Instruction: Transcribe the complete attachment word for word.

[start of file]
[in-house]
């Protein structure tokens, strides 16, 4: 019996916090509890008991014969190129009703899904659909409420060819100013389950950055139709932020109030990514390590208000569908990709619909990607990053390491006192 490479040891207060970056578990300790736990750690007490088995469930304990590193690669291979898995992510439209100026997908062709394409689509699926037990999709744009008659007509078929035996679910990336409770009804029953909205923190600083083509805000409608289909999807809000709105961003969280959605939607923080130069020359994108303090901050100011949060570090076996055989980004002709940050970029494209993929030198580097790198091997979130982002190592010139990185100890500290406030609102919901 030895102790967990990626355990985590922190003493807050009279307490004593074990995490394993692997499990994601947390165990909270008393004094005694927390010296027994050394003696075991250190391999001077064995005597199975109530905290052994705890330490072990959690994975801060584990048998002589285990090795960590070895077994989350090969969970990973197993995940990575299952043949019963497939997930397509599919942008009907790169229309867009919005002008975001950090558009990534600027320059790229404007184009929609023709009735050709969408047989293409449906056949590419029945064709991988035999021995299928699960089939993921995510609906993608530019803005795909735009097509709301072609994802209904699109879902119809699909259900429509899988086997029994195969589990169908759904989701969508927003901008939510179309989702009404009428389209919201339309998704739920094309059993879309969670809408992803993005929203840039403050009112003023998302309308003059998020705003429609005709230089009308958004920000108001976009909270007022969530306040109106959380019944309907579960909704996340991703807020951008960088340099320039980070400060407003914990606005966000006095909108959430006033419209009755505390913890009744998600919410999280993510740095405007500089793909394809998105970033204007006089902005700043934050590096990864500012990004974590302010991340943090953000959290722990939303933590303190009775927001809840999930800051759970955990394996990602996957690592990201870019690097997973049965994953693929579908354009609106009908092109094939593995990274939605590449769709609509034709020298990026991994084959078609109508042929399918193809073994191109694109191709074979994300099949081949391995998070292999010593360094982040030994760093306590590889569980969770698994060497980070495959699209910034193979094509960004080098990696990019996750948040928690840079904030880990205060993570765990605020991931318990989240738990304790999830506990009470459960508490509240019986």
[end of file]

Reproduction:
[in-house]
């Protein structure tokens, strides 16, 4: 019996916090509890008991014969190129009703899904659909409420060819100013389950950055139709932020109030990514390590208000569908990709619909990607990053390491006192 490479040891207060970056578990300790736990750690007490088995469930304990590193690669291979898995992510439209100026997908062709394409689509699926037990999709744009008659007509078929035996679910990336409770009804029953909205923190600083083509805000409608289909999807809000709105961003969280959605939607923080130069020359994108303090901050100011949060570090076996055989980004002709940050970029494209993929030198580097790198091997979130982002190592010139990185100890500290406030609102919901 030895102790967990990626355990985590922190003493807050009279307490004593074990995490394993692997499990994601947390165990909270008393004094005694927390010296027994050394003696075991250190391999001077064995005597199975109530905290052994705890330490072990959690994975801060584990048998002589285990090795960590070895077994989350090969969970990973197993995940990575299952043949019963497939997930397509599919942008009907790169229309867009919005002008975001950090558009990534600027320059790229404007184009929609023709009735050709969408047989293409449906056949590419029945064709991988035999021995299928699960089939993921995510609906993608530019803005795909735009097509709301072609994802209904699109879902119809699909259900429509899988086997029994195969589990169908759904989701969508927003901008939510179309989702009404009428389209919201339309998704739920094309059993879309969670809408992803993005929203840039403050009112003023998302309308003059998020705003429609005709230089009308958004920000108001976009909270007022969530306040109106959380019944309907579960909704996340991703807020951008960088340099320039980070400060407003914990606005966000006095909108959430006033419209009755505390913890009744998600919410999280993510740095405007500089793909394809998105970033204007006089902005700043934050590096990864500012990004974590302010991340943090953000959290722990939303933590303190009775927001809840999930800051759970955990394996990602996957690592990201870019690097997973049965994953693929579908354009609106009908092109094939593995990274939605590449769709609509034709020298990026991994084959078609109508042929399918193809073994191109694109191709074979994300099949081949391995998070292999010593360094982040030994760093306590590889569980969770698994060497980070495959699209910034193979094509960004080098990696990019996750948040928690840079904030880990205060993570765990605020991931318990989240738990304790999830506990009470459960508490509240019986």